Key research findings

  • Publicity/enforcement campaigns in North Carolina designed to increase compliance with GDL restrictions have had little effect on seat belt use.3 However, it has been reported that teen passenger seat belt use was higher in secondary enforcement states that had a primary enforcement provision for youth compared with secondary states without this provision, providing some support for this policy.4
  • Evaluations in Tennessee and Wisconsin, two states with seat belt use requirements in GDL laws, found little, if any, effect on teen driver belt use.5
  • A North Carolina survey6 suggests that such negative findings may arise from a lack of awareness about the seat belt use requirements – only 3% of teens and 5% of parents were aware of the special GDL provision concerning seat belts.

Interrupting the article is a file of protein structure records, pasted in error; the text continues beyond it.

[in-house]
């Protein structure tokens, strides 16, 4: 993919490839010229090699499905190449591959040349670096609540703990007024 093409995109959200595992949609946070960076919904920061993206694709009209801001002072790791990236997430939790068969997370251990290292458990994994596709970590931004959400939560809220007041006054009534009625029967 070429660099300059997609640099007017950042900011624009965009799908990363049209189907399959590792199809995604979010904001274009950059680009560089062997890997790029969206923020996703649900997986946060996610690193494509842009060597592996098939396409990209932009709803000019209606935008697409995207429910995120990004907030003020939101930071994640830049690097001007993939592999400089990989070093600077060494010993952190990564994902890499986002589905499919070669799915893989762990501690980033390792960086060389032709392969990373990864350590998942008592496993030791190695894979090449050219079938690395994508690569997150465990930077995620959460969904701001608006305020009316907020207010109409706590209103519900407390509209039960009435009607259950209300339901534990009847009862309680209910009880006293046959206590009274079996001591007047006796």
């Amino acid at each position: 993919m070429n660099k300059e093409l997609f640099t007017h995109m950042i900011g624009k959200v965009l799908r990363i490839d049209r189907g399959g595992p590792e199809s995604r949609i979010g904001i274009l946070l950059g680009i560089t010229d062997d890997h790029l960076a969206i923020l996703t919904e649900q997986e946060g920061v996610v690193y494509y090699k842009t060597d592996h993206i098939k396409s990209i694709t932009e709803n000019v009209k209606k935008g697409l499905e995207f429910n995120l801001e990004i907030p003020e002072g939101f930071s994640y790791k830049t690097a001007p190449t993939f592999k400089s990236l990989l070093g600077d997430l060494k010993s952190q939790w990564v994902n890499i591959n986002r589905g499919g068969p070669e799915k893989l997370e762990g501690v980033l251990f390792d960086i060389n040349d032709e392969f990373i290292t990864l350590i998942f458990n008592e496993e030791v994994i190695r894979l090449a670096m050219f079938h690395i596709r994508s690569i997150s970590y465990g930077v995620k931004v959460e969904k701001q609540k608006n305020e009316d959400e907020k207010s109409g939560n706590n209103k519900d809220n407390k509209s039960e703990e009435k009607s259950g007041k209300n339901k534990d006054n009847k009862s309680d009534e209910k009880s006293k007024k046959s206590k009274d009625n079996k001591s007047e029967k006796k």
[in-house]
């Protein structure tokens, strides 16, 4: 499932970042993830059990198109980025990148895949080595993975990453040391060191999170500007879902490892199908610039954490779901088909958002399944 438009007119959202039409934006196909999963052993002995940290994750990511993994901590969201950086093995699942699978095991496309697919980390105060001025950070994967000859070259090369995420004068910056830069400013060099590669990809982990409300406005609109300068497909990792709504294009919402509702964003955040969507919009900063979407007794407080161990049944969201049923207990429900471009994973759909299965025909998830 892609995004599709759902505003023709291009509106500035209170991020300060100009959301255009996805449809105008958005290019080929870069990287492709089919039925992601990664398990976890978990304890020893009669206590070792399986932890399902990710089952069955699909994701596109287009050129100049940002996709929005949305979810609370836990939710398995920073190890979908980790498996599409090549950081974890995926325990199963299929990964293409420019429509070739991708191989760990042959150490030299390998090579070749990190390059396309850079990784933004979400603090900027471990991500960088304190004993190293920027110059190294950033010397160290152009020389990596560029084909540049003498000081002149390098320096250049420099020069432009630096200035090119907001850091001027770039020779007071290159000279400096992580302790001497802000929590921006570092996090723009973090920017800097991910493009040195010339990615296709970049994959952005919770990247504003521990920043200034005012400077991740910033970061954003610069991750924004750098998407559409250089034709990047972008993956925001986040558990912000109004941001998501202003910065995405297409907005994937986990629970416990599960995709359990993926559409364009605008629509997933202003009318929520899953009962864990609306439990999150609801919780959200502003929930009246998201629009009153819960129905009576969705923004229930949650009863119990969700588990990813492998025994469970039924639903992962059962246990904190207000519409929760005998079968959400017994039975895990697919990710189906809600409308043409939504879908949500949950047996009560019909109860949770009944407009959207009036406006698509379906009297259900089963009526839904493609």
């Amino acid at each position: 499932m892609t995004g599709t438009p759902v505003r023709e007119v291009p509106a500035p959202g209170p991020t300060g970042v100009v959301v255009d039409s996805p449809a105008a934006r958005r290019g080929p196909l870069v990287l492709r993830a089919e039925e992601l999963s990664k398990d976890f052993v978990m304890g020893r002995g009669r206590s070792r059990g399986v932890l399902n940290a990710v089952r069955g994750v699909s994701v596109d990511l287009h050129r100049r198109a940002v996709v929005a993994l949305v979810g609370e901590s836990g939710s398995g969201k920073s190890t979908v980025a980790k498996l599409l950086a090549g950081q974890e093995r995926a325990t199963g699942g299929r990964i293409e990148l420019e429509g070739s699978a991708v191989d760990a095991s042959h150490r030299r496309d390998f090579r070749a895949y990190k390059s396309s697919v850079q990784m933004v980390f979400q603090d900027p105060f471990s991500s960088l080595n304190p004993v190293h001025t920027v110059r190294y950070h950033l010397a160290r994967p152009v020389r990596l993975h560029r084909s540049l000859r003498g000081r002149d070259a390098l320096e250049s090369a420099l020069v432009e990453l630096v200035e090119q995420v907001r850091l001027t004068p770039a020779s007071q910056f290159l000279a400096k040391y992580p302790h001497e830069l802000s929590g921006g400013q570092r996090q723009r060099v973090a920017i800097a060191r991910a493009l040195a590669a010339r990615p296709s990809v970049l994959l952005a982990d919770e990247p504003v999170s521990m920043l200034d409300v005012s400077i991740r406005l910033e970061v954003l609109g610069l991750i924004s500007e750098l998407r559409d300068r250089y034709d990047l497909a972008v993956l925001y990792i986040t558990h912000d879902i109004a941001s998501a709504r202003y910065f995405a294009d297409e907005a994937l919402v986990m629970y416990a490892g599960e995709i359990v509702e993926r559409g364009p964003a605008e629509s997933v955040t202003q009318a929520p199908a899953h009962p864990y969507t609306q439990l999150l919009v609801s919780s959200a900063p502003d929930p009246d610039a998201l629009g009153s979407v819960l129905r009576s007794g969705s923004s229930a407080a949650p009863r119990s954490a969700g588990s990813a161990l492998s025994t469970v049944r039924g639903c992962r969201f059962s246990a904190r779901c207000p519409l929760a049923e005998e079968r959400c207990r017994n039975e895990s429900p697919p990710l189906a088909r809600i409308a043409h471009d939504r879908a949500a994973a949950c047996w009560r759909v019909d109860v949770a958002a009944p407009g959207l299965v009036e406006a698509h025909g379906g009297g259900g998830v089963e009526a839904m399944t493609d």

• Restraint use rates overall, not just for teen drivers, increase with well-publicized high visibility enforcement of strong occupant restraint use laws. Studies have concluded that this three-pronged strategy – laws, enforcement, and publicity – cannot be separated: effectiveness decreases if any one of the components is weak or missing.7

3Goodwin et al. 2006; Goodwin and Foss 2008

4R. Shults, personal communication 2014

5Freedman and Levi, 2008; Goodwin et al., 2016

6Goodwin and Foss, 2004

7Nichols and Ledingham, 2008; Tison and Williams, 2010; Goodwin et al., 2016